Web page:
Joe Root, having lost his world No.1 ranking to Marnus Labuschange and seen his team slump to consecutive defeats, appears on the brink of another crushing Ashes disappointment, but is adamant he can start a dramatic turnaround in Melbourne.
Root’s Ashes record as captain is dire – eight losses, two defeats and two draws from his 12 games – and few give his side a prayer of getting themselves back into the series.
Root, however, has boldly predicted he can achieve a career first – a maiden Ashes century on Australian soil.
“I feel in a really good place with my batting,” he told reporters. “I feel confident I can, in these next three games, bang out a hundred in these conditions.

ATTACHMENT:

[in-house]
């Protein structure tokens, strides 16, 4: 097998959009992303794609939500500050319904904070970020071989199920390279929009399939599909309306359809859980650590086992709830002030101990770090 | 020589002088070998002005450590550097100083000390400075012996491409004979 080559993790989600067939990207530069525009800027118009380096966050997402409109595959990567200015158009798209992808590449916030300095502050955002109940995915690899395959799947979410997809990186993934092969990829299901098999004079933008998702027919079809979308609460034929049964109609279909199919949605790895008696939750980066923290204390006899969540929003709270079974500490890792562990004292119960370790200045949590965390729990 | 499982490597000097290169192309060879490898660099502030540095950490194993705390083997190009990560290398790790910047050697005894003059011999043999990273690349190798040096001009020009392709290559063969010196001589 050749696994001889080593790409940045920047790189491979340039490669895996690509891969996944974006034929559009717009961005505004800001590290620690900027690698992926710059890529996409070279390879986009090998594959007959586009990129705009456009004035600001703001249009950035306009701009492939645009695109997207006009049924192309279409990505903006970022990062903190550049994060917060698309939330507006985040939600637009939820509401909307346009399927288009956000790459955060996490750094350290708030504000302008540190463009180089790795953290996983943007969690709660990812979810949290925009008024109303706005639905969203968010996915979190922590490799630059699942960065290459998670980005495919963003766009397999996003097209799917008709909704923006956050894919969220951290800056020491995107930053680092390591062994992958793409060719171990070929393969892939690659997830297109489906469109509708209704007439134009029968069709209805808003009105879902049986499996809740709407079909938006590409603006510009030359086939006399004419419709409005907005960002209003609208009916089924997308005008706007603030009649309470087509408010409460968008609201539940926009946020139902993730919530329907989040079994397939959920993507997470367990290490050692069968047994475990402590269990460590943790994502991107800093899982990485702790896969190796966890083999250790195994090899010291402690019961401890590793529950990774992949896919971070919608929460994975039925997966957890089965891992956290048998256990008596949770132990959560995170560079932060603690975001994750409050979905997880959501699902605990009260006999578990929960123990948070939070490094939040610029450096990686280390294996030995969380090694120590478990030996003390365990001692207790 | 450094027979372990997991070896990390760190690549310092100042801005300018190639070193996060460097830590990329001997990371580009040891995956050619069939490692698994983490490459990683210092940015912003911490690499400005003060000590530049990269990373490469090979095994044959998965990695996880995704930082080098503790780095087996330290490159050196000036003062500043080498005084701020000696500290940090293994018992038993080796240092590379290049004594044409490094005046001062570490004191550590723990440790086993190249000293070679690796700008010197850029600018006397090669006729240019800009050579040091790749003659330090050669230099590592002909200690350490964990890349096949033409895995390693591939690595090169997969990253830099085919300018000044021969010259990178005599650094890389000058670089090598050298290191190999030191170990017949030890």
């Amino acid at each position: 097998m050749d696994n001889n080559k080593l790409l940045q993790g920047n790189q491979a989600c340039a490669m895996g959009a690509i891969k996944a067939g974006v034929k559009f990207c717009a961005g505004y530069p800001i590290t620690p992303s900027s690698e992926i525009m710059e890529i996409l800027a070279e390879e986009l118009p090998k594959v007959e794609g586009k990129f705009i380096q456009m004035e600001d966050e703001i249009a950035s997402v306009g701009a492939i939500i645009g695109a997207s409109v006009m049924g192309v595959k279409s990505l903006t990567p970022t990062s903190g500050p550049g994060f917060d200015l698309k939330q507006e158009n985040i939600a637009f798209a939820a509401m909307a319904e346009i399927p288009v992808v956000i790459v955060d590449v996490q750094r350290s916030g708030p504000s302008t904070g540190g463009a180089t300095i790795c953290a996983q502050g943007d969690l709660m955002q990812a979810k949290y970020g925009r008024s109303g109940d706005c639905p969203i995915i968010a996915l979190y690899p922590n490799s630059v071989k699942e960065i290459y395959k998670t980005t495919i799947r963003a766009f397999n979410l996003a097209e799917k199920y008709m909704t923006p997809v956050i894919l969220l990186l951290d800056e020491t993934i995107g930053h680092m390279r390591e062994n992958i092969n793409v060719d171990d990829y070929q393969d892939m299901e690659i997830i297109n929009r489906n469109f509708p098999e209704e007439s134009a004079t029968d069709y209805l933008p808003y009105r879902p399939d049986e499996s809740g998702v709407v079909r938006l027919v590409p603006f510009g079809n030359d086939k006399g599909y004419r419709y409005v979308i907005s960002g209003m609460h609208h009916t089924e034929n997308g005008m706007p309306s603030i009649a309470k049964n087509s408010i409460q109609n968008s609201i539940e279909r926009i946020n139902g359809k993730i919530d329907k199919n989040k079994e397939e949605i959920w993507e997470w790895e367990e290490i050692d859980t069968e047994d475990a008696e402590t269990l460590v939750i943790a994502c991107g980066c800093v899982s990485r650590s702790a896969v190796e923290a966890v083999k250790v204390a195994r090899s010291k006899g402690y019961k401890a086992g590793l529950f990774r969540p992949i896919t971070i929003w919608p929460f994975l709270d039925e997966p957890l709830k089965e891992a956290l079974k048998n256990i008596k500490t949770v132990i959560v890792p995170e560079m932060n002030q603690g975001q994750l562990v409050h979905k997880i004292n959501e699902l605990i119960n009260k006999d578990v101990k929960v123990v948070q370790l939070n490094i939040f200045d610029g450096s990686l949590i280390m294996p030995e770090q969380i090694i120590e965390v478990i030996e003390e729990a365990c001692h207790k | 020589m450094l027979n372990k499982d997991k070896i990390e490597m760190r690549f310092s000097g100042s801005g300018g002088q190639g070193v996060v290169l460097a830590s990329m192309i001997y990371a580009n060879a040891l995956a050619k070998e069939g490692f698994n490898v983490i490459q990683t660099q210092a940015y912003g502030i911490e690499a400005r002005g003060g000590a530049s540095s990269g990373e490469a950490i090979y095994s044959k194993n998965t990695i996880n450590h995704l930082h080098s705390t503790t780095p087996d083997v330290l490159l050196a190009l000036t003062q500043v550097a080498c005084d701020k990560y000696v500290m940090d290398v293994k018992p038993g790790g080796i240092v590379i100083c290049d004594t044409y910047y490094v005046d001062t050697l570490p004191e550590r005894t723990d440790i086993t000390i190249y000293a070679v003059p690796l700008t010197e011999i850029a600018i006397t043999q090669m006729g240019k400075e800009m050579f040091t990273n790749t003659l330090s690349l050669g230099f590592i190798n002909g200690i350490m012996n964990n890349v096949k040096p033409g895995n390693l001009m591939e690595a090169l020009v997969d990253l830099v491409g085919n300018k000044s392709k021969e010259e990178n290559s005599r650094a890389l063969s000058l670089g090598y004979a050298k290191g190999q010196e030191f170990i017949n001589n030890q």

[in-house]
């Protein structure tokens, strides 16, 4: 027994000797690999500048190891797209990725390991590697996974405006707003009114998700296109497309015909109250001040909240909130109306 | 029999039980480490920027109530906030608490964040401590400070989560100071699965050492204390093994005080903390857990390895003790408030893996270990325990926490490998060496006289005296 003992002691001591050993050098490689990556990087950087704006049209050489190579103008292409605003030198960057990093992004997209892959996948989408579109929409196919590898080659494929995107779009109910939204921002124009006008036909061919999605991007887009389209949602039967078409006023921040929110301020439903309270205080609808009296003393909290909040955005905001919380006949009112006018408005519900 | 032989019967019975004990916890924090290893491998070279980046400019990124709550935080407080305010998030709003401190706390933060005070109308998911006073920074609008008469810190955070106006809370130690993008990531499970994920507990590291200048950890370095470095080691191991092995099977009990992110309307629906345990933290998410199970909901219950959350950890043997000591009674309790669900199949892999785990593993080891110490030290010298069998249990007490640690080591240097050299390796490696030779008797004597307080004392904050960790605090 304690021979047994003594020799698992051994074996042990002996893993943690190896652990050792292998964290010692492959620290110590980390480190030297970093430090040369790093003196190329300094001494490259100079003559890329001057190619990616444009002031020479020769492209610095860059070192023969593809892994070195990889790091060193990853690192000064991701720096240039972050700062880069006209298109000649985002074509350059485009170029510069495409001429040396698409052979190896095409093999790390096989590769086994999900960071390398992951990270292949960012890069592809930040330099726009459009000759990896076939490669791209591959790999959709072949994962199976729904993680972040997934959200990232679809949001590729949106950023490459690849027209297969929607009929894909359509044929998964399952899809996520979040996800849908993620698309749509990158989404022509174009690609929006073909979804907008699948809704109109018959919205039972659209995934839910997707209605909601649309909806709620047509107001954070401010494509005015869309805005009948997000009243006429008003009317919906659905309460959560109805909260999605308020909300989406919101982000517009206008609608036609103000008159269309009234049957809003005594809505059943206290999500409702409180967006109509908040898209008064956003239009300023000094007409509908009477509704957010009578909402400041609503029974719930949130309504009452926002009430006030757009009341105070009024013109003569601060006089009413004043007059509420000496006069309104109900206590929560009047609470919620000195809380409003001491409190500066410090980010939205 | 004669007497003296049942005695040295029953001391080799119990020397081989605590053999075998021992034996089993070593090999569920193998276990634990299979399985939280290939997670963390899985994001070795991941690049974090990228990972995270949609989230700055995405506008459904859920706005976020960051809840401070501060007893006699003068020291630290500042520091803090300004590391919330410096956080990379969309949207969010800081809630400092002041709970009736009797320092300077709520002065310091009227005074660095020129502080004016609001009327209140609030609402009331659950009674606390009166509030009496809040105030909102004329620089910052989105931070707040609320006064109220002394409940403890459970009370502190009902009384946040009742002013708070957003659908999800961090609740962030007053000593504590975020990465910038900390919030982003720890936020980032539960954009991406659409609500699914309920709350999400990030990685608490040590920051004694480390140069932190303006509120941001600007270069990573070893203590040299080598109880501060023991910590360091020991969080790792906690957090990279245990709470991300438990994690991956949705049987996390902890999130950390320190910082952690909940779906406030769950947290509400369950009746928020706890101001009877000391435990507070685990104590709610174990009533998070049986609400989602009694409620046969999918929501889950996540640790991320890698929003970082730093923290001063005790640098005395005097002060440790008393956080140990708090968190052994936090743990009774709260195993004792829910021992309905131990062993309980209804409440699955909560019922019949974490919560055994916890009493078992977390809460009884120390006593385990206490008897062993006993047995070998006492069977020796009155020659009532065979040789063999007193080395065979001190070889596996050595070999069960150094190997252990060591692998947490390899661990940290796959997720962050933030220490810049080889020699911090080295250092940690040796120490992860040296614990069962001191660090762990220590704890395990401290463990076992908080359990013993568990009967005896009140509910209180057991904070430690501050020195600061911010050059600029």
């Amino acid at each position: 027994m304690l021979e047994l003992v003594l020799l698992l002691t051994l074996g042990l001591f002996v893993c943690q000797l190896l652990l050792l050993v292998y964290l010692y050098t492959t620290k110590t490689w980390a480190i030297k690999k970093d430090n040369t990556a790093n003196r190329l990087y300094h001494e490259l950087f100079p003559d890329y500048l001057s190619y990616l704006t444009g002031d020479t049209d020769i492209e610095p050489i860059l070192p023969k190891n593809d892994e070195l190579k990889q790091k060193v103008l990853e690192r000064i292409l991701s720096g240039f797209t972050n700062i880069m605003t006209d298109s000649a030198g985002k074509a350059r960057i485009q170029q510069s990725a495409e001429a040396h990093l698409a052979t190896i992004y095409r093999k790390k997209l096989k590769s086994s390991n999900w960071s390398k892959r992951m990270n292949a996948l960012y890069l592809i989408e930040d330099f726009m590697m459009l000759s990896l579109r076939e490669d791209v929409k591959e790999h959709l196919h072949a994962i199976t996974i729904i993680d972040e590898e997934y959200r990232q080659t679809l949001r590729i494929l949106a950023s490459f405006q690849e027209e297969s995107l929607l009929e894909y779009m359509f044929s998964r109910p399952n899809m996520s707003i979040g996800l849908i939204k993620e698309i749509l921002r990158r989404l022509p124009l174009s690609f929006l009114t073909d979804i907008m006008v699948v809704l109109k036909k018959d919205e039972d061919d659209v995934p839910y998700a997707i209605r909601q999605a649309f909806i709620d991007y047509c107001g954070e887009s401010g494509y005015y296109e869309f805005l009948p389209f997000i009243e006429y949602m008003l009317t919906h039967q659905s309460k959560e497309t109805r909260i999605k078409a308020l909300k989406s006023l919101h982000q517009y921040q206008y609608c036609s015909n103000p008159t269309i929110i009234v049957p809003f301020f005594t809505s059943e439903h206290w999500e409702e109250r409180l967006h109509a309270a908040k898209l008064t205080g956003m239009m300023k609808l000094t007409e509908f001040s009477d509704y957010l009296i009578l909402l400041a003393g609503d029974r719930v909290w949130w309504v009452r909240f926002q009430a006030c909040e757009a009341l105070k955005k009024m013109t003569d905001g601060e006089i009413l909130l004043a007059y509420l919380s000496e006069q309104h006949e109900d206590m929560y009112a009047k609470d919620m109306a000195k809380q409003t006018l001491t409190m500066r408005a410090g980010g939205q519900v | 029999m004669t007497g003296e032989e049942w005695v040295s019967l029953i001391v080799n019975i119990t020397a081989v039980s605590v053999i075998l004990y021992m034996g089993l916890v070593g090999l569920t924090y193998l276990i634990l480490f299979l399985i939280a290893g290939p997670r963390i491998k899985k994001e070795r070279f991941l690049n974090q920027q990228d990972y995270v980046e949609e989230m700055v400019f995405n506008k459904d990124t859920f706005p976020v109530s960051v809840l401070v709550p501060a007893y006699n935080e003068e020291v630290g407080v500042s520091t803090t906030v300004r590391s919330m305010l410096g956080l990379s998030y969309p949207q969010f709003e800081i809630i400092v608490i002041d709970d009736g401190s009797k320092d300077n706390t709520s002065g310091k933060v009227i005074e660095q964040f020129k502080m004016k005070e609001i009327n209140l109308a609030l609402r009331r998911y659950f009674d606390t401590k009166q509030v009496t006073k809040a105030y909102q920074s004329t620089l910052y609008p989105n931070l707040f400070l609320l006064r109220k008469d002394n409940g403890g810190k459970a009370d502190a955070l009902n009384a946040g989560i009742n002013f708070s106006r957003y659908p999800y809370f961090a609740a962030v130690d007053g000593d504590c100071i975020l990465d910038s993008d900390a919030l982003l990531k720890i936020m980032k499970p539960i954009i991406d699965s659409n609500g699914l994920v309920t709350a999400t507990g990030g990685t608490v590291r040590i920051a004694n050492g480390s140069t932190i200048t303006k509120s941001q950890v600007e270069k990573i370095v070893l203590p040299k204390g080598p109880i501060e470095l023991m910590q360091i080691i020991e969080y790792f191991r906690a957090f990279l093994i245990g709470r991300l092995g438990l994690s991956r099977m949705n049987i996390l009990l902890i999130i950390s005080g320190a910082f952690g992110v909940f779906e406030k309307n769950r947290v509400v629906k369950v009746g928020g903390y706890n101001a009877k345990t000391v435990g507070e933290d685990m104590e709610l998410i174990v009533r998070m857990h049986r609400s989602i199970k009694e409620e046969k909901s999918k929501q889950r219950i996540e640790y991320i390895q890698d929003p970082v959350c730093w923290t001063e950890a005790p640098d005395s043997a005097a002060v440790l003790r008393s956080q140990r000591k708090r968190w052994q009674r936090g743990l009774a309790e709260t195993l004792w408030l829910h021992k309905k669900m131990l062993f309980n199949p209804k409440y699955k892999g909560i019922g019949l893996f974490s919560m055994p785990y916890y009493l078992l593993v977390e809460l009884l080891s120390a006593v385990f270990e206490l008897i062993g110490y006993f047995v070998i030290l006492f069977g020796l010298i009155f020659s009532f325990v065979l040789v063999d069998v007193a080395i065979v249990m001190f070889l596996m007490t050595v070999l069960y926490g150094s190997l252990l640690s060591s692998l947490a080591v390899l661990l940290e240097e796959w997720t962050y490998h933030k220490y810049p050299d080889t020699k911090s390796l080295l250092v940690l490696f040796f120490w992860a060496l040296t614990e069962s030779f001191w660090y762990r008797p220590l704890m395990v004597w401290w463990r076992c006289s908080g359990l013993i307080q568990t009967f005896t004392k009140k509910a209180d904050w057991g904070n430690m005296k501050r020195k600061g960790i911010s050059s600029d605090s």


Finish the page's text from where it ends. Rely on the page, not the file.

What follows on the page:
“I know that’s a brave thing to say but my conversation rate, this year, it’s not been an issue at all.
“I feel like I have managed that well and have an understanding of how I want to score my runs. There’s clarity there, I just need to keep putting myself in those positions, just have the bit between my teeth, (make it) ‘over my dead body’.”
Root has been the best of England’s batting with scores of 89 and 62 so far but his selections and approach have been criticised by friend and foe through two limp England performances.
The decision to leave out spinner Jack Leach from Adelaide was one such big call he appeared to get wrong, although Leach was pounded in Brisbane.
“He has used the time to gain real clarity on how he needs to go about things in these conditions,” said Root. “If he gets the chance to play here, he needs to understand how they are going to approach him and what he needs to combat that.”